Conservation genetics

I.  Major Issues

Inbreeding depression

Loss of genetic diversity

Fragmentation of populations and loss of gene flow

Genetic issues with captivity and  reintroduction

Resolving taxonomic uncertainties

Understanding species biology


II.  Management uses

Minimizing inbreeding and loss of genetic diversity

Resolving population structure

Understanding species biology

Choosing the best populations for reintroduction

Resolving taxonomic uncertainties

Defining management units w/in species

Detecting hybridization

Non-intrusive sampling

Wildlife forensics

Breeding captive species



III.  Genetics underlying conservation

1.  Ne is a key parameter - usually less than census size in most populations

                                    estimated from demographic data

                                    also from genetic data (short, long term)


Size of an idealized population that would lose genetic diversity (or become inbred) at the same rate as the actual population


2.  What factors influence estimates of Ne?

Unequal proportions of females and males

Sex ratios distorted by mating system

Stochastic variation in small populations

Anthropogenic effects

Ne = 4Nef x Nem/ Nef +Nem


Deviations from 1:1 lead to reduction in Ne


2.  Molecular marker: defined segments of DNA in genome

Can be protein coding and non-coding à selectively neutral


Measuring genetic diversity: polymorphism




Chromosomal/immunological (1900s): first techniques, karyotyping, DNA-DNA hybridization as measure of genetic similarity


Proteins (1960s): enzyme (allozyme) electrophoresis

    distinguish alternate allelic forms by changes in mobility


Organellar - Mitochondrial DNA



High rates of mutation in animals

Universal primers available

No recombination

Different regions evolve at

    different rates

Easy to amplify from non-invasive




Organellar: Mitochondrial DNA



Only tells you about female


Is only a single locus

Nuclear translocated copies (Numts)

Variable types of selection

Heteroplasmy: more than

   one sequence


What Are Microsatellites?

Genetic markers based on variation of unique DNA sequences


1-6 nucleotide core element tandemly repeated, e.g.

                        atatatatatatatatatat = (at)10


Allele size based on repeat number of core elements

Primer Design


Observed heterozygosity Ho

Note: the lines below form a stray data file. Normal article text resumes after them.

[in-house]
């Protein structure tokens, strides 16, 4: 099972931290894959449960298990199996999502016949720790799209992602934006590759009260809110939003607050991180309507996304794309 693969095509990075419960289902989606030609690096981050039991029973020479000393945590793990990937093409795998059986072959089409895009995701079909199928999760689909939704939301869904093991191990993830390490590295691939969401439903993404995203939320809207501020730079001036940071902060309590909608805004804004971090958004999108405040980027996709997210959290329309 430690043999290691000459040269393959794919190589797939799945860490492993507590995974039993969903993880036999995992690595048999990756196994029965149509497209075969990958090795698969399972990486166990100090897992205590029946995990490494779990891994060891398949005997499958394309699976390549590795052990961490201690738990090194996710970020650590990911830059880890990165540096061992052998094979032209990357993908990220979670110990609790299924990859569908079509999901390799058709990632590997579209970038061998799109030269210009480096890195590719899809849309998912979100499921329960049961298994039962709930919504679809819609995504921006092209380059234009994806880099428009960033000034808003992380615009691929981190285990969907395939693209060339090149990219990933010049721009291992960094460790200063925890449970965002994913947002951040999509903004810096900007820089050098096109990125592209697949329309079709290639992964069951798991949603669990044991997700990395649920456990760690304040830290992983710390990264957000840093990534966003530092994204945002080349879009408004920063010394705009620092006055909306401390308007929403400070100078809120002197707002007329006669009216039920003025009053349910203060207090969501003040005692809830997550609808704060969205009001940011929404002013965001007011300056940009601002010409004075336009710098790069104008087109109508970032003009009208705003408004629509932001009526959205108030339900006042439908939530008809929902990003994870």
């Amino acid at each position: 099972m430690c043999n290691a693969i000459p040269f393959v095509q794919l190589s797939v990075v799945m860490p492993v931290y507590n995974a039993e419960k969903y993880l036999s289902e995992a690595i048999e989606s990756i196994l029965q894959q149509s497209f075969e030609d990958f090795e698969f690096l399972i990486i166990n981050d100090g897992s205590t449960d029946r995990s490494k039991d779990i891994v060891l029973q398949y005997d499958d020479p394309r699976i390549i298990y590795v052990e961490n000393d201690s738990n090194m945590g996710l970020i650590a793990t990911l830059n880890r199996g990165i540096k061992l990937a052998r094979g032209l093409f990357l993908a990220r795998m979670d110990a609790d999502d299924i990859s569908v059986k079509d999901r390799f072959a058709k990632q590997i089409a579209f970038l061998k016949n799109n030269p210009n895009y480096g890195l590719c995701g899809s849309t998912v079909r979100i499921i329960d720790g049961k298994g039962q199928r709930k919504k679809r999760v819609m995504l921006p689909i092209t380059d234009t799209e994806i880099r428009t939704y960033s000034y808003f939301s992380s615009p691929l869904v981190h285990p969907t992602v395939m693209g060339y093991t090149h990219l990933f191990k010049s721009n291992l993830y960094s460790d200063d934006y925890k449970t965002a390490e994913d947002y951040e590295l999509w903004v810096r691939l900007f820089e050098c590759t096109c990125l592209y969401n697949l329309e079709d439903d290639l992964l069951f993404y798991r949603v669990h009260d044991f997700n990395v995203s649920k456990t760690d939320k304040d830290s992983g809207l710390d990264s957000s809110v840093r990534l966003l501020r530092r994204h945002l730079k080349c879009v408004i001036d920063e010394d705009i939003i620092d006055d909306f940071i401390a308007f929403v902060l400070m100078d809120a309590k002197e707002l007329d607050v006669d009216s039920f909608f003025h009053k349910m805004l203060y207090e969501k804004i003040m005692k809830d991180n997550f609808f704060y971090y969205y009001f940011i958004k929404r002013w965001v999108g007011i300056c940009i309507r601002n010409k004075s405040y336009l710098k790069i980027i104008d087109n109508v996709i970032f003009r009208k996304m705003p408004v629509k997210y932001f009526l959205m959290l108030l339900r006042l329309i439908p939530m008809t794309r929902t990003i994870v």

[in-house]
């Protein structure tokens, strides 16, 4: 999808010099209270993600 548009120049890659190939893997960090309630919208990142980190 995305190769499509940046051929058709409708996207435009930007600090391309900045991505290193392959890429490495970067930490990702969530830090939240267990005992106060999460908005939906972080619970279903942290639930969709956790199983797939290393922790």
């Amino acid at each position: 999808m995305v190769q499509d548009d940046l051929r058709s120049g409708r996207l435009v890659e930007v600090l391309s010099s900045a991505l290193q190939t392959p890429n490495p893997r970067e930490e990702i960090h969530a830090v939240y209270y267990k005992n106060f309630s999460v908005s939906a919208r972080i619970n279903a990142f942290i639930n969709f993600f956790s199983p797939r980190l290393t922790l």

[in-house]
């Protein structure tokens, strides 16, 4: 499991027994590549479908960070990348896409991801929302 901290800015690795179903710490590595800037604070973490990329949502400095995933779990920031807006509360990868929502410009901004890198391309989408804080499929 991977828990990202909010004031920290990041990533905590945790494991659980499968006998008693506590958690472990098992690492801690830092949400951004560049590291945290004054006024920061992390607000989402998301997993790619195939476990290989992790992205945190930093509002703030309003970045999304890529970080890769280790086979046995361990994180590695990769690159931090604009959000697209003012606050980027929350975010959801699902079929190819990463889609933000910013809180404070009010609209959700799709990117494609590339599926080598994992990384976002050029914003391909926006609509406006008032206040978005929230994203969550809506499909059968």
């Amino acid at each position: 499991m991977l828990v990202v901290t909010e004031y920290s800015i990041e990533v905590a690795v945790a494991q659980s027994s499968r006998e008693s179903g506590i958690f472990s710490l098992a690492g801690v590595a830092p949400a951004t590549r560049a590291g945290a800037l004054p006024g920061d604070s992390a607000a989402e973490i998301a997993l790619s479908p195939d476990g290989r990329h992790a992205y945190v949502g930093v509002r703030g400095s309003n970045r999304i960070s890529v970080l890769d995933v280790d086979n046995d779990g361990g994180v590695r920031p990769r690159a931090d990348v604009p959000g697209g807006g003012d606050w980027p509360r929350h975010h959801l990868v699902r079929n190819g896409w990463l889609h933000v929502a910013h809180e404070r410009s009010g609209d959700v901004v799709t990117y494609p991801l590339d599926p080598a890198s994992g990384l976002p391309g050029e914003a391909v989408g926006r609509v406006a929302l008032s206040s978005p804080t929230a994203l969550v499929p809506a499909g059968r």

(using allele frequencies)


Provides a null model to identify whether evolutionary processes are occurring

Basic Assumptions of HWE: random mating, no migration, infinitely large population size & no migration


Can calculate expected heterozygosity for two alleles with frequencies p and q à HWE equation

                                    p2 + 2pq + q2 = 1


p2 = frequency of allele A

2pq = frequency of heterozygote Aa

q2 = frequency of allele a



Estimating allele frequencies at a locus


Studies of gene flow integral to species biology

Meta-population structure

Estimators of population


Indirect estimates of gene flow

Population sizes in each fragment

Migration rates b/n fragments

Dispersal capacity of individual

    organisms (along ecological




IV.  Wright’s F statistics based on average and observed heterozygosity:

Hi = average observed heterozygosity across subpopulations

Hs = average expected heterozygosity across subpopulations

Ht= expected heterozygosity of the total population


FIS= (Hs – Hi)/ Hs à measures the degree of inbreeding (homozygosity excess) of individuals within their subpopulation


FIT = (Ht – Hi)/ Ht à  measures the overall level of inbreeding of an individual relative to the total population (not commonly used)


FST = (Ht – Hs)/ Ht àthe “fixation index”, measures the degree of inbreeding of subpopulations relative to the total population, is a common estimator of subpopulation differentiation (i.e. population structure


Wright’s F statistics based on average and observed heterozygosity:

FIS= measures the degree of inbreeding of individuals within their subpopulation

ranges from 0 (no inbreeding) to 1 (full inbreeding)


FST = measures the degree of inbreeding of subpopulations relative to the total population

Ranges from 0 (no population structure) to 1 (fully separate populations)

Values > 0.2 are considered to reflect strong structuring



III.  Genetic distance: genetic relatedness based on the number of allelic substitutions per locus


Character-based approach:

Conservation units identified based on presence/absence of nucleotide substitutions


Tree-based approach:

Conservation units identified based on ‘reciprocal monophyly’

Phascolarctus cinereus – diverse morphology – differentiated into 3 subspecies



IV.  Other uses of genetic knowledge for conservation


Captive breeding

Maximize the number of founders

Maximize no. of breeders/generation

Stimulate growth to carrying capacity

Maximize Ne/N ratios

Selection of individuals for



Cloning of endangered animal species


Species biology and natural history

Relatedness and social behavior

Paternity and reproductive success

Predator-prey relationships

Local population dynamics


Identifying hybridization

Occurs at several levels (species, subspecies and populations)

Produces offspring of mixed ancestry

May be morphologically/ genetically intermediate

Extensive hybridization; progeny not distinguishable from parental types

“Genetic swamping” of rare/threatened species

Outbreeding depression